The spirituality option


The most harmful aspects of religion are those that arise from a holy book of some kind, because those books are the sources of rules and dogmas and create insider-outsider conflicts. When people lose their commitment to a text, then they are more likely to be accepting of diverse views.

What I think is interesting is the growth of what we might call ‘spiritual movements’ as an alternative to traditional religion. This article about the rising popularity of meditation as one of these alternatives.

Brach is riding a massive American wave of meditation, a mind-training practice meant to heighten self-awareness and compassion. Its popularity is particularly high among Americans who don’t identify with a particular religious affiliation, a group that’s grown from 7 percent to nearly 20 percent of the population since the early 1970s. In a nation of people busily crafting their own religion, meditation may be the new American prayer.

Brach is a Buddhist meditation teacher and member of the Buddhist clergy yet finds traditional Buddhist texts sexist and cold. She strips religious language out of her classes so as to not turn off secular types but worries about people not going deep.

Her followers include devout Catholics and Muslims, trauma-struck veterans and 12-steppers with a range of addictions.

For some, meditation’s spread raises questions. More conservative religious groups reject the idea that healing comes from within and not from God.

It strikes me that this kind of thing will be appealing to people who want to shift away from traditional religion but still want to be part of some sort of spiritual community, and so should be encouraged. While many such ‘spiritual’ beliefs are as evidence-free as traditional religion, they lead to much less social problems.

So while I believe that people are better off without religion, I recognize the strong need that some people have to hold on to some sense of the transcendent, that there is something bigger than themselves, a god even, and that such a belief gives them comfort. ‘Hard atheism’ of the kind that I hold that rejects the existence of the non-material may not be appealing to some people, at least initially.

Comments

  1. mike11111 says

    I’m definitely a “hard atheist,” but I’ve always been interested in meditation.Practicing meditation is something that’s helped me a lot as I’ve grown up, keeping me calm, being aware on the present moment, and staying focused on the important things in my life.

    Yes, practicing meditation can be connected with all sorts of evidence-free belief system (with varying levels of harm), but it doesn’t have to. For me, it’s just good practice for my mental health, and meditating helps me cope with stress and depression. I’m sure there’s a physiological reason for why meditation helps people, it may even be connected to what people experience when they “pray.” But it does not have to have anything do with religion, or even spirituality. It’s just good medicine for some people.

  2. machintelligence says

    Navel contemplation seems pretty innocuous to me, as long as it is their own navels at which they are gazing.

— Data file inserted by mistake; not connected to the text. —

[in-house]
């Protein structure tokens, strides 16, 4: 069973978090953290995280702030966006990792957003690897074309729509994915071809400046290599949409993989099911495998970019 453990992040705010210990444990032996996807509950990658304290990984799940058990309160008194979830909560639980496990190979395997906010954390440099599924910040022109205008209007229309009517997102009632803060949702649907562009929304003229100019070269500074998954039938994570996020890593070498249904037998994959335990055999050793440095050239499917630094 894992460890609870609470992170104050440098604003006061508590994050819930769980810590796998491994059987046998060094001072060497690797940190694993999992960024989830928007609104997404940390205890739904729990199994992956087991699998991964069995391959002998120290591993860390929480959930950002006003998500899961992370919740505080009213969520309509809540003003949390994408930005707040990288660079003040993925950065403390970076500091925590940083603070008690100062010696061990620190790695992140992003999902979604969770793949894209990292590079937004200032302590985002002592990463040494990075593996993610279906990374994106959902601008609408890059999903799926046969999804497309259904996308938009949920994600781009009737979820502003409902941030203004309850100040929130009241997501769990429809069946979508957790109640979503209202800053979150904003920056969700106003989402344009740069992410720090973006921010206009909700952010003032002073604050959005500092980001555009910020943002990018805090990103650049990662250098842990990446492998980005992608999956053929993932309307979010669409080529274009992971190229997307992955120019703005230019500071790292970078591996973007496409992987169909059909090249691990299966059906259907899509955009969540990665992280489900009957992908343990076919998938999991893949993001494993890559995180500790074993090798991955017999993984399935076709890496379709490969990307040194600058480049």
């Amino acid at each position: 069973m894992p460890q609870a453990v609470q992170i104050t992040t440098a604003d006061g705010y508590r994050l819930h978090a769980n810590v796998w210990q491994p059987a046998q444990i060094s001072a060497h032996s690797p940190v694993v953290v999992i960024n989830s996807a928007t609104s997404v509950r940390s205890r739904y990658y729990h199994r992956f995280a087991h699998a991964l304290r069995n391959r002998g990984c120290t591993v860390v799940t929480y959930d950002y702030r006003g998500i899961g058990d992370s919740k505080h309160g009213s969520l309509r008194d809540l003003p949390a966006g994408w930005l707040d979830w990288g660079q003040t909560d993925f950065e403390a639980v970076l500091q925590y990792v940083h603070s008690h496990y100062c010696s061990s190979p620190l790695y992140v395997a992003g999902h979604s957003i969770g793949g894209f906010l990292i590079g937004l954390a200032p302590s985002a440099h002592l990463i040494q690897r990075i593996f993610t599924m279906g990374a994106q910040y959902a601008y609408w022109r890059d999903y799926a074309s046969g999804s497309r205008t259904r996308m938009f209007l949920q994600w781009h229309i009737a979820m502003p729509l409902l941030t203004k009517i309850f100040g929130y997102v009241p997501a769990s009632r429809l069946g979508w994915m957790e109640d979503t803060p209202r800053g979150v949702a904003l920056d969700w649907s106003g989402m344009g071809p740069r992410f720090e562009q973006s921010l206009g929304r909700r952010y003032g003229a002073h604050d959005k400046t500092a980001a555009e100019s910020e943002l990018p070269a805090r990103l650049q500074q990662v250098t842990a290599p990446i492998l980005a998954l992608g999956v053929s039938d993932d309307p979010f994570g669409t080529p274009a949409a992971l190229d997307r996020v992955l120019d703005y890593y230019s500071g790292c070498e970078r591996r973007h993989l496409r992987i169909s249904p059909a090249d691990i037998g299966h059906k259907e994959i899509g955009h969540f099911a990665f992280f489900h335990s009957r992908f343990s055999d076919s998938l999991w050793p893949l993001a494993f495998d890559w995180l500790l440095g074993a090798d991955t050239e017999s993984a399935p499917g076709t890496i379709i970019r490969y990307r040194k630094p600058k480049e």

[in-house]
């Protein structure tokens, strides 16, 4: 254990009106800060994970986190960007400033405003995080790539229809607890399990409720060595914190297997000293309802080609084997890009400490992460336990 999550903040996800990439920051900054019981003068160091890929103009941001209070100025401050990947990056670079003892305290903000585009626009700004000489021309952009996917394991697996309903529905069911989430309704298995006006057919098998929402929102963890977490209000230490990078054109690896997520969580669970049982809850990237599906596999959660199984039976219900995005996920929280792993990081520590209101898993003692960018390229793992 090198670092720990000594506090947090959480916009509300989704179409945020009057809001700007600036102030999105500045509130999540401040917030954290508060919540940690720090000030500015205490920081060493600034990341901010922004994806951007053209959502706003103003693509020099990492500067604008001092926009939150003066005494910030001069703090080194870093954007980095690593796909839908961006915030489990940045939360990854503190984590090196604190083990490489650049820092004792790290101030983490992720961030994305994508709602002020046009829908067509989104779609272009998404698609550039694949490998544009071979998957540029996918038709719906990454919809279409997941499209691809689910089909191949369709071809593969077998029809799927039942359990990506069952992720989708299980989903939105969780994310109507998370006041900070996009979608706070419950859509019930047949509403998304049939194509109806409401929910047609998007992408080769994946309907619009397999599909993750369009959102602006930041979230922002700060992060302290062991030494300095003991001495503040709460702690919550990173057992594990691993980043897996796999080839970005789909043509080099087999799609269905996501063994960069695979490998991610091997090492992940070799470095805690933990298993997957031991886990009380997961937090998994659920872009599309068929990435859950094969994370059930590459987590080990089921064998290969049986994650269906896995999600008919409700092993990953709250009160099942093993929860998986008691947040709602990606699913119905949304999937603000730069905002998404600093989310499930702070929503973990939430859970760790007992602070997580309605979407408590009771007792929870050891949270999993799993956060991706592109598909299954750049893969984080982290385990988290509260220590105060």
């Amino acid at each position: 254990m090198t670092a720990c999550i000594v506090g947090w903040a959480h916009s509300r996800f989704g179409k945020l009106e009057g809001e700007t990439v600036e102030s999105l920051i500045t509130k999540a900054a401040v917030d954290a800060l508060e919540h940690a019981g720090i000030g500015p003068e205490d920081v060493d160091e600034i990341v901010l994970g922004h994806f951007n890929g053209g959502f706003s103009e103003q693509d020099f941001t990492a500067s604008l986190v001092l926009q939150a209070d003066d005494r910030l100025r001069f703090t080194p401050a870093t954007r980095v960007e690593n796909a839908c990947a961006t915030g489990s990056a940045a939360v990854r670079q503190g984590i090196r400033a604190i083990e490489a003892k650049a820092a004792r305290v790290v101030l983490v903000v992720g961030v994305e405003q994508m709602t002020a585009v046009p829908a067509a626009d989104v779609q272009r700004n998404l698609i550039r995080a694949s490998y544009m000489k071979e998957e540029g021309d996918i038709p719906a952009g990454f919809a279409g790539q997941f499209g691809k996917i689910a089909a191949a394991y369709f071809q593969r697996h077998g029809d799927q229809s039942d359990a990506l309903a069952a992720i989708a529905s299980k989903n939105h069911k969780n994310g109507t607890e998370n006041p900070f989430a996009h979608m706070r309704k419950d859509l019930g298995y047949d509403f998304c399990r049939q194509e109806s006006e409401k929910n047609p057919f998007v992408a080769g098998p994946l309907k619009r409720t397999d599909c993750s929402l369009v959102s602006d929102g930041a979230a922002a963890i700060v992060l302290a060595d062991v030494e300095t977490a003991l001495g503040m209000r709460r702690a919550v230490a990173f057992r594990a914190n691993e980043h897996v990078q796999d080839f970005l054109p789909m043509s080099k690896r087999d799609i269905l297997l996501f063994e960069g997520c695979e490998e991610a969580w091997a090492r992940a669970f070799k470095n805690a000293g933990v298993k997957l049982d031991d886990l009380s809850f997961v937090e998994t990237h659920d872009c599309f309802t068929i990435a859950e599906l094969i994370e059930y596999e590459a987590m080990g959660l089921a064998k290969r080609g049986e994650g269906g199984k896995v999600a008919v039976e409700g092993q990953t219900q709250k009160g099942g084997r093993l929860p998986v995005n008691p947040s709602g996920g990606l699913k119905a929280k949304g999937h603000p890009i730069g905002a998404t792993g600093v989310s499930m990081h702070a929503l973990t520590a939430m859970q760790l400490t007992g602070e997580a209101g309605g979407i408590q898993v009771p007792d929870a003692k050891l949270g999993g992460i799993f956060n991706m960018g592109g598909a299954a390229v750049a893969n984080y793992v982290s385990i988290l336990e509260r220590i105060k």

There does seem to be a relatively high woo component in the beliefs of the nones.

  3. Mano Singham says

    I agree. I have a secular friend who swears by the practice and encourages me to try it out. But I tend not to get stressed out about things so have never had the urge to try it out.

  4. AsqJames says

    Juvenal wrote “mens sana in corpore sano” – a healthy mind in a healthy body. In my school library there used to be a poster which said “Reading is to the mind as exercise is to the body.”

    We know that while exercise may be necessary for a healthy body, it’s not on its own sufficient – you need a good diet, moderate alcohol intake and other things too. Just as we all need to eat a balanced diet (as well as do some regular exercise) to maintain a healthy body, some form of mental relaxation (as well as intellectual stimulation) seems necessary for a healthy mind.

    The specific form of exercise you engage in, and the national/cultural root(s) of your diet are less important than that you do some exercise and don’t go to McDonalds for every meal. Similarly, whether you read Dickens or Darwin (or find some other form of intellectual activity) is less important than stimulating your mind on a regular basis. It makes sense that whether you relax by painting water colours, knitting, chilling with friends or learning a specific form of meditation is less important than taking time to wind down in some way.

  5. lanir says

    Personally, the aspect of religion that I think causes the vast majority of issues is the “organized” part of organized religion. I’ve met a number of pagans for example who have belief systems they have thought out themselves. The idea that morality should make sense is hard to dismiss when you’re thinking on your own. With a huge organization with hundreds of years of sheisty behavior behind it decides to pull the wool over your eyes though, everything changes. People start to defend indefensible ideas solely on the basis of longevity or because they don’t personally know the con-man who’s originally responsible for the idea.

    There’s obviously some unsubstantiated beliefs in the mix there. But by and large my anecdotal experience has been that on their own, people come up with relatively harmless fantasies. I certainly can’t say the same about the fantasies of organized religion, which largely appear crafted to stop people from thinking so they will give their power to some authoritarian figure.

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